China yesterday rejected US President Donald Trump’s accusations that Beijing is trying to interfere with US congressional elections, a move that further raises tensions as the world’s biggest economies fight a trade war.
“We urge the US to stop smearing and accusing China,” Chinese Ministry of Foreign Affairs spokesman Geng Shuang (耿爽) said at a regular briefing in Beijing. “China has all along followed the principle of non-interference and refuses to accept any groundless accusations.”
Trump on Wednesday said that Beijing was meddling in November’s midterms because it opposes his tough trade policies, and said in response to a question that he and Chinese President Xi Jinping (習近平) might not be friends anymore as a result.
“They do not want me or us to win because I am the first president ever to challenge China on trade,” Trump said as he chaired the UN Security Council for the first time.
Asked later what evidence he had, Trump said there was “plenty,” but did not immediately provide details, suggesting that some of the material was classified.
Instead, Trump zeroed in on China’s propaganda efforts to flood the heartland with advertisements and statements against his billions of dollars in punishing tariffs.
Trump’s comments came three days after China placed an advertising supplement in Iowa’s largest newspaper attacking his trade policies.
“I don’t like it when they attack our farmers and I don’t like it when they put out false messages. But beside that, we learned that they are trying to meddle in our elections and we’re not going to let that happen just as we’re not going to let that happen with Russia,” he said.
A senior Trump administration official who briefed reporters about Trump’s comments said that China was stepping up covert and overt activities to punish those who support Trump’s tough trade stance and interfere in the political system.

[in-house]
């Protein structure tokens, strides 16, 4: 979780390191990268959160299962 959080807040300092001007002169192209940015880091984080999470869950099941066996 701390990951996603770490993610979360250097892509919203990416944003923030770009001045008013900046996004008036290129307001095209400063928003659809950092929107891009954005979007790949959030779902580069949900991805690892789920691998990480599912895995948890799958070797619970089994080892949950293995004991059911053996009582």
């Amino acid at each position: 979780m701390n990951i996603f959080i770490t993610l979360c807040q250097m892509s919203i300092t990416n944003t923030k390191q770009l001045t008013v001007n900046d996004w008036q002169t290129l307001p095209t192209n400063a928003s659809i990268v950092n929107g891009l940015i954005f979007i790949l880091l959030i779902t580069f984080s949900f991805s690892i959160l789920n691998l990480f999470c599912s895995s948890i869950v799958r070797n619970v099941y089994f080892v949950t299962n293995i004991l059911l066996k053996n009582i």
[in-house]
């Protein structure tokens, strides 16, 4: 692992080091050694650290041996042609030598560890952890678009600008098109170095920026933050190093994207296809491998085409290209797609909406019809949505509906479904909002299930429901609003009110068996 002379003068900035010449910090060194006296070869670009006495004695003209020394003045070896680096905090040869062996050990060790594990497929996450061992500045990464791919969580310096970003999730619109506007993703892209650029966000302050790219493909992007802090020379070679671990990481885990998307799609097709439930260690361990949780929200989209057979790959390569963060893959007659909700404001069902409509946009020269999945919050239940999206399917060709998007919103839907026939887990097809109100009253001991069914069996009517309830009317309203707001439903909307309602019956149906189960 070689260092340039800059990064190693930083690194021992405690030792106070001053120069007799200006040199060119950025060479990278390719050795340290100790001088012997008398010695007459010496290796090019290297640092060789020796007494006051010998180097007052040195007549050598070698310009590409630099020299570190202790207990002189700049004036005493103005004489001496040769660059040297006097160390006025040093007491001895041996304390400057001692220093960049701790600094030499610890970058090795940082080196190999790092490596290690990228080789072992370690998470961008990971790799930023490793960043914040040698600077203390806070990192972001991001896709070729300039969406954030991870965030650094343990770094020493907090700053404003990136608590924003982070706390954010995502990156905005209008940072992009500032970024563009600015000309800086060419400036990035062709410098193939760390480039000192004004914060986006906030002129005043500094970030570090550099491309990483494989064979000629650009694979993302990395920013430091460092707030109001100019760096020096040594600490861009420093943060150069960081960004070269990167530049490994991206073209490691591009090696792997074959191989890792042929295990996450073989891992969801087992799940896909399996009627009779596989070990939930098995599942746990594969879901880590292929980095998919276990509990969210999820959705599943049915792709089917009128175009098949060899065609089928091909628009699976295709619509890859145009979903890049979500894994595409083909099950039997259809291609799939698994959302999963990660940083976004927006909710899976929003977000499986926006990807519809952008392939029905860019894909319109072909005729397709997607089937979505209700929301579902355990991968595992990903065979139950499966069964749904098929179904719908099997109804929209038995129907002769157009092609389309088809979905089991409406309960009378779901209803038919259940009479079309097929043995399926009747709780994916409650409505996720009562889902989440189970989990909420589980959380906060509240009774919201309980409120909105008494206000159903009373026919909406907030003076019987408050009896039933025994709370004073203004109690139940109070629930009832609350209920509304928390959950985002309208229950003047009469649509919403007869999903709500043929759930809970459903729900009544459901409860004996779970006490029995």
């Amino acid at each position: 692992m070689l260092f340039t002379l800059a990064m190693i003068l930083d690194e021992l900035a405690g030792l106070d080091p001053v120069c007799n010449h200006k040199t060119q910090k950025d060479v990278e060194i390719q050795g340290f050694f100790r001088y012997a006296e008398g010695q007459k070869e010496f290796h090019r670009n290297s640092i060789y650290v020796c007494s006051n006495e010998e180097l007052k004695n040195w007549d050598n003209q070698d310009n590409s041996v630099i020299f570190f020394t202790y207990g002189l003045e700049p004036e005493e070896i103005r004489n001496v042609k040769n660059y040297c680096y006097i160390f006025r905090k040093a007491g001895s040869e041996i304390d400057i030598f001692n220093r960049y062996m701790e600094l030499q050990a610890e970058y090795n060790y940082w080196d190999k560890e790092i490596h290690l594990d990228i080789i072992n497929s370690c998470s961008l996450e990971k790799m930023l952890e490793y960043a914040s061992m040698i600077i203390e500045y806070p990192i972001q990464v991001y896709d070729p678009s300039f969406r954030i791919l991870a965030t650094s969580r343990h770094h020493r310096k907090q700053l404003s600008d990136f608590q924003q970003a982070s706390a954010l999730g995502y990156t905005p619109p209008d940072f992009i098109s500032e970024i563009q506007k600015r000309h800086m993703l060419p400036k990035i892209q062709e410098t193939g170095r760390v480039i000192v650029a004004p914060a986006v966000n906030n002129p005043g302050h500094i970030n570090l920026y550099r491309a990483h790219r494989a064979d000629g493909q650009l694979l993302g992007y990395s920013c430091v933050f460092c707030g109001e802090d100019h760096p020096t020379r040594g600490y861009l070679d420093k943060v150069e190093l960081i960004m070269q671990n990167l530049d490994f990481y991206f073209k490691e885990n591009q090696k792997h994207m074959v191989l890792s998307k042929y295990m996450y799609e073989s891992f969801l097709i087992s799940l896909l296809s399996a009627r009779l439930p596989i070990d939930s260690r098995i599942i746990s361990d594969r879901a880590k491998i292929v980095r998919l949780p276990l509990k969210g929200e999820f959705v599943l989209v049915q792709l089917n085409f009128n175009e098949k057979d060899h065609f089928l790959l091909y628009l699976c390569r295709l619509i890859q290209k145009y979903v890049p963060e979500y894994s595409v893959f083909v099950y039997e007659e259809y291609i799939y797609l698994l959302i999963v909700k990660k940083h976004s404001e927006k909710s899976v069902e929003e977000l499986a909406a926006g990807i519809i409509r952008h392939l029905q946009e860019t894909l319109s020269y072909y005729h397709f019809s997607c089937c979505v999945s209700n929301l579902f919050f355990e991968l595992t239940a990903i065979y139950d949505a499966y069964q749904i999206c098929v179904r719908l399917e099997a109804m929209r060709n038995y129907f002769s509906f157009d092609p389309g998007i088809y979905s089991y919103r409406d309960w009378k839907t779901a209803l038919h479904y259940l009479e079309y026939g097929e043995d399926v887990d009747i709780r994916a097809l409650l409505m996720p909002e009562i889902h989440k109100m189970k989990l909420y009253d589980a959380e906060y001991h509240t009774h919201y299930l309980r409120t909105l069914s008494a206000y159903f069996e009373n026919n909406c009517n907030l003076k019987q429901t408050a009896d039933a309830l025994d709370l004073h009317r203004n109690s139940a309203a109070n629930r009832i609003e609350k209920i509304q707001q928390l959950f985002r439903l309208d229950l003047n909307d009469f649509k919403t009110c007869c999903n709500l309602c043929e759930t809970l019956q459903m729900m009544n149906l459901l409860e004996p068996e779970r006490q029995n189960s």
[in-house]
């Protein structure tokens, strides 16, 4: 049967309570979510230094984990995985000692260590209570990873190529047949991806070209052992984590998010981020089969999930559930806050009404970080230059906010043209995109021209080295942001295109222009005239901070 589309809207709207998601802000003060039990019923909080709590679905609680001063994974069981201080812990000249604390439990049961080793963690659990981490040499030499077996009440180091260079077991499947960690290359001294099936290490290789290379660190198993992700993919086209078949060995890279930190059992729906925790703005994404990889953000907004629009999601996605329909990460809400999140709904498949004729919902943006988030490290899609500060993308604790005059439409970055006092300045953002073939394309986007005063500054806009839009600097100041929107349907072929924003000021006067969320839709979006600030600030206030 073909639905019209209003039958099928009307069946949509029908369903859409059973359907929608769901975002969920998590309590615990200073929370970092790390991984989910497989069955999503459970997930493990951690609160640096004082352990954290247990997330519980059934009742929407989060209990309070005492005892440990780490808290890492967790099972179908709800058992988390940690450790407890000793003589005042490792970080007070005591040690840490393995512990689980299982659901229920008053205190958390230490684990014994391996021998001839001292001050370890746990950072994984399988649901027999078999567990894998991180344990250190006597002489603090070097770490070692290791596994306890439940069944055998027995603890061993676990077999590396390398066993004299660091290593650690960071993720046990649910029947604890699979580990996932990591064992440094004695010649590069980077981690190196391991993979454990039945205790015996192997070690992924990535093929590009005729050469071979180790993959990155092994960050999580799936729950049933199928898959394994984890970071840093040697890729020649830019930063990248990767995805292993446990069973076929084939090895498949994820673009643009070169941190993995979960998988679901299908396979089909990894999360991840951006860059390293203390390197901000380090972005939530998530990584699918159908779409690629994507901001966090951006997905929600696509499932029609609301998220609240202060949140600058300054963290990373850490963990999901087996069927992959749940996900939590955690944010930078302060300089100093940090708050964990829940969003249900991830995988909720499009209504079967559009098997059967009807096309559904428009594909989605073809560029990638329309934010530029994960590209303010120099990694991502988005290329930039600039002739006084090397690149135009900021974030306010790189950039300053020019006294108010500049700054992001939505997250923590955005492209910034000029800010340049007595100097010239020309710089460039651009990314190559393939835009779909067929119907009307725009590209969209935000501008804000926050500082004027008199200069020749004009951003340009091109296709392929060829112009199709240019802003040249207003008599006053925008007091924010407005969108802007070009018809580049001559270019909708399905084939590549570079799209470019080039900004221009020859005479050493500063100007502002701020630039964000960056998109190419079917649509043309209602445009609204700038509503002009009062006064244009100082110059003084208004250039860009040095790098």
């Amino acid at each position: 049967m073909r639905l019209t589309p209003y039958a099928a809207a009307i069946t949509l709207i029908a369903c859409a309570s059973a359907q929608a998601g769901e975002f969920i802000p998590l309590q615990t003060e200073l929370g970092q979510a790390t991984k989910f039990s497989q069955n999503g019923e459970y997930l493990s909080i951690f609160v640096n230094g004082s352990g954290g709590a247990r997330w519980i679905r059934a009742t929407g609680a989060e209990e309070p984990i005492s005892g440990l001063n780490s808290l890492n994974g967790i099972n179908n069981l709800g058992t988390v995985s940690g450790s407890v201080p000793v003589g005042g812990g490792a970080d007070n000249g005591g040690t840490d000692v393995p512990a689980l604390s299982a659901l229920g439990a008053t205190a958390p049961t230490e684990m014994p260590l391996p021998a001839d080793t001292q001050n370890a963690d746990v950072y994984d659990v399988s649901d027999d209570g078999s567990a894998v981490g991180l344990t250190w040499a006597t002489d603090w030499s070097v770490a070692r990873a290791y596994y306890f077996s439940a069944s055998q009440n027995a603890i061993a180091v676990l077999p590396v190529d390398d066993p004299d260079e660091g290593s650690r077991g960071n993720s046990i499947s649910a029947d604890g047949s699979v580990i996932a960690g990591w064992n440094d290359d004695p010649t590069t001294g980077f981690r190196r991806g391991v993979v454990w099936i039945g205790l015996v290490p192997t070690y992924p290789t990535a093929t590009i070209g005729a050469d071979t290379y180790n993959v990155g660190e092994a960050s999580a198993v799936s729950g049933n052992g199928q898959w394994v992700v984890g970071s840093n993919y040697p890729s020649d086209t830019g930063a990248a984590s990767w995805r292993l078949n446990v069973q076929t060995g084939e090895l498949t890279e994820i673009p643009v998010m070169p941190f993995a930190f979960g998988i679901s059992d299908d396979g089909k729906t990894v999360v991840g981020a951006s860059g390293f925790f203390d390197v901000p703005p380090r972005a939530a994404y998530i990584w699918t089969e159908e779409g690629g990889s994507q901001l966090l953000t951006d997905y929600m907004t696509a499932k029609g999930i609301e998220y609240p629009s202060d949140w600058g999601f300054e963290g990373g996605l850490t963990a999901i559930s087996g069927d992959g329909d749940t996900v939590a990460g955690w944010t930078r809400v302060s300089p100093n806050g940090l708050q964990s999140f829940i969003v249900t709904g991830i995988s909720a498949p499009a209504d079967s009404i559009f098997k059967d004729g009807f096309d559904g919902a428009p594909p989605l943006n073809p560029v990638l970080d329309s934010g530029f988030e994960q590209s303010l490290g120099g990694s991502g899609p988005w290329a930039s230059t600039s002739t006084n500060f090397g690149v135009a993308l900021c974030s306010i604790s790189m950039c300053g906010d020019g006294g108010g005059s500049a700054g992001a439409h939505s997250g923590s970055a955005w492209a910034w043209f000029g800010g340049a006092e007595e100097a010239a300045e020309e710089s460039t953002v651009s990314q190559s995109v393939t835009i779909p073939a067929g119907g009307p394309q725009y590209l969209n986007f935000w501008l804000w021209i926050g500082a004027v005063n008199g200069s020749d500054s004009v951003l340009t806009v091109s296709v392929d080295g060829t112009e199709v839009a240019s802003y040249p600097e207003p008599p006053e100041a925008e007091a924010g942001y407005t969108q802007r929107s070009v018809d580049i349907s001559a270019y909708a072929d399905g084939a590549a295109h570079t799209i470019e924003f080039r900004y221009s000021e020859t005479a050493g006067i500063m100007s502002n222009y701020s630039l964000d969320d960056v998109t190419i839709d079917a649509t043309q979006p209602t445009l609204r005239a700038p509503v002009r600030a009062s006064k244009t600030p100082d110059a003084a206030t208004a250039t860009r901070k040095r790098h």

The only specifics given by the official, who spoke on condition of anonymity, were that China is hurting farmers and workers in states and districts that voted for Trump.
China stifles free speech on US campuses and punishes or rewards businesses, think tanks, movie studios and political candidates for criticizing or supporting Chinese politics, the official said.
More information would be declassified in coming days and that US Vice President Mike Pence was expected to speak on the issue next week, he said.
Chinese Minister of Foreign Affairs Wang Yi (王毅) shrugged when he heard Trump’s statement via translation at the Security Council.
“We do not and will not interfere in any countries’ domestic affairs,” he later said. “We refuse to accept any unwarranted accusations against China, and we call on other countries to also observe the purposes of the UN charter and not interfere in other countries’ internal affairs.”
The ad had been in accordance with US law that allows the cooperation of foreign and US media, Geng told the briefing in Beijing.
He said that categorizing the action as Chinese interference in the US election was “far-fetched and false.”
With the elections less than two months away, US intelligence and election-protection officials have not cited any specific, credible Chinese efforts.
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